Money without concrete wealth "behind" it isn't anything. You may, in the interest of mental short-hand, think of money as goods and services. In real world, if you hand someone a pile of money, you are effectively handing them a pile of goods and services. The beauty of money is that it isn't specific to any particular goods and services. The possession of money or some other proxy (food stamps) is the definition of buying power.

Food stamps are effectively money, but they carry with them a limitation: they can only be exchanged for food. Food stamps, therefore, may be considered to be food. Giving out food stamps is the redistribution of wealth in the form of food.

The problem with food stamps is just this: it's a redistribution of wealth. Conservatives generally like to rail against this hallmark of socialism, but they don't seem to be able to spot it when it's in front of them.

The effects of interfering with supply and demand are well-documented and never beneficial in any meaningful sense of the word. Smaller businesses are bankrupted or prevented from even starting. Prices are driven higher which makes it even harder for the low-income consumers to acquire more wealth and get to a point where welfare programs like food stamps aren't necessary. Larger businesses cannot afford to employ as many people as they might like. The list goes on and on.

And yet people never seem to learn.

Posted by Flibbertigibbet at 01:39 PM | Comments (0) | TrackBack (0)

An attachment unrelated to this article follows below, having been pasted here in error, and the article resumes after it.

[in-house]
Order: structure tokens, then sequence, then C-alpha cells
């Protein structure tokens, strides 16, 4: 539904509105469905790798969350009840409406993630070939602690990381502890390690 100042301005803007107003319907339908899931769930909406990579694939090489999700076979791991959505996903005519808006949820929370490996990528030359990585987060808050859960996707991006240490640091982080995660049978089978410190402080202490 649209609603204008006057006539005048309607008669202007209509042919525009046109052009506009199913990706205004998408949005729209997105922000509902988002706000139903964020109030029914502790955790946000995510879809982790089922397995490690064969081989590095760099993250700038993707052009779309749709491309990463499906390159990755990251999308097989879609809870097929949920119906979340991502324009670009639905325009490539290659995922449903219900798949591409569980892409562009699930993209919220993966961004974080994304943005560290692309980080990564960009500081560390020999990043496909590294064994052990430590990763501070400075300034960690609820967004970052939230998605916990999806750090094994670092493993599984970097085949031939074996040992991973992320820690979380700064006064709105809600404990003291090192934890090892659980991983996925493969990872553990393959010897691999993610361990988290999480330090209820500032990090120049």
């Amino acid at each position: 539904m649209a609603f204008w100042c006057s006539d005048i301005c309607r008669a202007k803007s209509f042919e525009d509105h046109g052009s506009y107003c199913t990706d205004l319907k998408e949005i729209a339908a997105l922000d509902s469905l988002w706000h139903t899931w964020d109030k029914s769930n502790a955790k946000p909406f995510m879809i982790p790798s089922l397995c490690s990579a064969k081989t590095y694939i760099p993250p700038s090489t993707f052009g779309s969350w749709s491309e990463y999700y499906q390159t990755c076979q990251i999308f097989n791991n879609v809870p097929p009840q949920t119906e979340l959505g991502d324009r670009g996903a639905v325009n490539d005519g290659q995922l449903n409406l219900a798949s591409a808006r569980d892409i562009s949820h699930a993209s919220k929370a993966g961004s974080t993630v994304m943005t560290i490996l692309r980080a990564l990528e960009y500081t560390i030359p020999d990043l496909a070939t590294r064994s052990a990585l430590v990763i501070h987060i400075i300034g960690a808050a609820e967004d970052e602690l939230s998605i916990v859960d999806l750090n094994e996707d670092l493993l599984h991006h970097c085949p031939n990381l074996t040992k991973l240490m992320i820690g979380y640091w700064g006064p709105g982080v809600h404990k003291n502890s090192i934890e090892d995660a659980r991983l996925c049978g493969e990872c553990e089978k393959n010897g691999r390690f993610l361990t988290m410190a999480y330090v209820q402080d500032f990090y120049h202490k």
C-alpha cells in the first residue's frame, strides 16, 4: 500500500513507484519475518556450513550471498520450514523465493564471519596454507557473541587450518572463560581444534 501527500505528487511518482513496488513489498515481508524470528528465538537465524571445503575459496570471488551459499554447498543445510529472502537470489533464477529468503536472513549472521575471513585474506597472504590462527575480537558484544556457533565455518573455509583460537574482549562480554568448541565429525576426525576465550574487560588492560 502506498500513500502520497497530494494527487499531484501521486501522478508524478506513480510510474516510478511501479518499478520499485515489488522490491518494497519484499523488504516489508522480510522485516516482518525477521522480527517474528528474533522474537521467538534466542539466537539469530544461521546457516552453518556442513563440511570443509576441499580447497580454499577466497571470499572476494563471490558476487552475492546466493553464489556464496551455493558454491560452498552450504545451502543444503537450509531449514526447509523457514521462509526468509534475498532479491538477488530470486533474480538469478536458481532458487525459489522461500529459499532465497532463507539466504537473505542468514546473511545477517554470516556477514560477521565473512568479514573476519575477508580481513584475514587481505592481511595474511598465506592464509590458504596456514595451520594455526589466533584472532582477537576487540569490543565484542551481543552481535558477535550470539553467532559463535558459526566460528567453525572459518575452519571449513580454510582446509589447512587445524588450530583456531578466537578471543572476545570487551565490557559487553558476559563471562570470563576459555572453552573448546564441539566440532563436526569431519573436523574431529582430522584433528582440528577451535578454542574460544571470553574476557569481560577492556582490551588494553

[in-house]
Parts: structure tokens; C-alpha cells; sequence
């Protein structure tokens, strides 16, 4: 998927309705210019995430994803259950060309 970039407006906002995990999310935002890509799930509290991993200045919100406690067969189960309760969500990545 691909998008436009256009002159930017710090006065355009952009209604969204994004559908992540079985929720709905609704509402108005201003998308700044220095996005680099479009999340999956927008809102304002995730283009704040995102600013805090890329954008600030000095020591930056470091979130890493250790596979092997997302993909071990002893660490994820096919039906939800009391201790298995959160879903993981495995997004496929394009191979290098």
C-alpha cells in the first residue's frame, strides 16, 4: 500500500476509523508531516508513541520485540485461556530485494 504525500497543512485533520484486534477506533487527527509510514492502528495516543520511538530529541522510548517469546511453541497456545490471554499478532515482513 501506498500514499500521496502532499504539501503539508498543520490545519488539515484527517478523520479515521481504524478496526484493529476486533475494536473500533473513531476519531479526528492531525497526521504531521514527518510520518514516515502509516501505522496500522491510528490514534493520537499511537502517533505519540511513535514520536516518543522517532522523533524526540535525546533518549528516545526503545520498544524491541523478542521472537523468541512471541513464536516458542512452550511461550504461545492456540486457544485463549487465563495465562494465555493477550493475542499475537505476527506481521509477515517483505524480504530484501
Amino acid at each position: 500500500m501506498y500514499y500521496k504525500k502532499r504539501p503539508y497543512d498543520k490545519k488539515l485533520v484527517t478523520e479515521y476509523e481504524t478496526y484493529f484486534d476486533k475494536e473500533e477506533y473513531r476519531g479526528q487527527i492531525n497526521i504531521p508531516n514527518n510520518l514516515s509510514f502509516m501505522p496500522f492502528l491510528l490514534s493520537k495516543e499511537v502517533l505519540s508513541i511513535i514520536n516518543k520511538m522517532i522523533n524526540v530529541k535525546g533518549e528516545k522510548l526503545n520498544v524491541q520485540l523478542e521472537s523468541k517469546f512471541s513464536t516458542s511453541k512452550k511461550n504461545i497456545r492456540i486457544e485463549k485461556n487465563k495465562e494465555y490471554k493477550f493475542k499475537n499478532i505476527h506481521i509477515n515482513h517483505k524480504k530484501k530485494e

August 17, 2007

You Sold It, You're To Blame

cox-shanghai.gif

Yahoo! News: China lashes 'irresponsible' reaction to safety woes

BEIJING (AFP) - China on Thursday hit out at the foreign press and "irresponsible people" for raising fears about Chinese-made toys and other exports that have been recalled due to safety concerns.

"Some media and irresponsible people take a small problem and make it into a large one," Commerce Ministry spokesman Wang Xinpei told reporters when asked about various recalls, most recently by US toy giant Mattel.

[...]

Senator Dick Durbin called for the inspection of all Chinese toys imported into the United States, following the recall by Mattel of 18 million Chinese-made products worldwide.

"We can't wait any longer for China to crack down on its lax safety standards," Durbin said. "This needs to stop now before more children and more families are put at risk."

I've talked before about how stupid it is of China to be worried about their image in light of the fact that they are actually exporting dangerous products, but now I'd like to point the finger of shame at some Americans.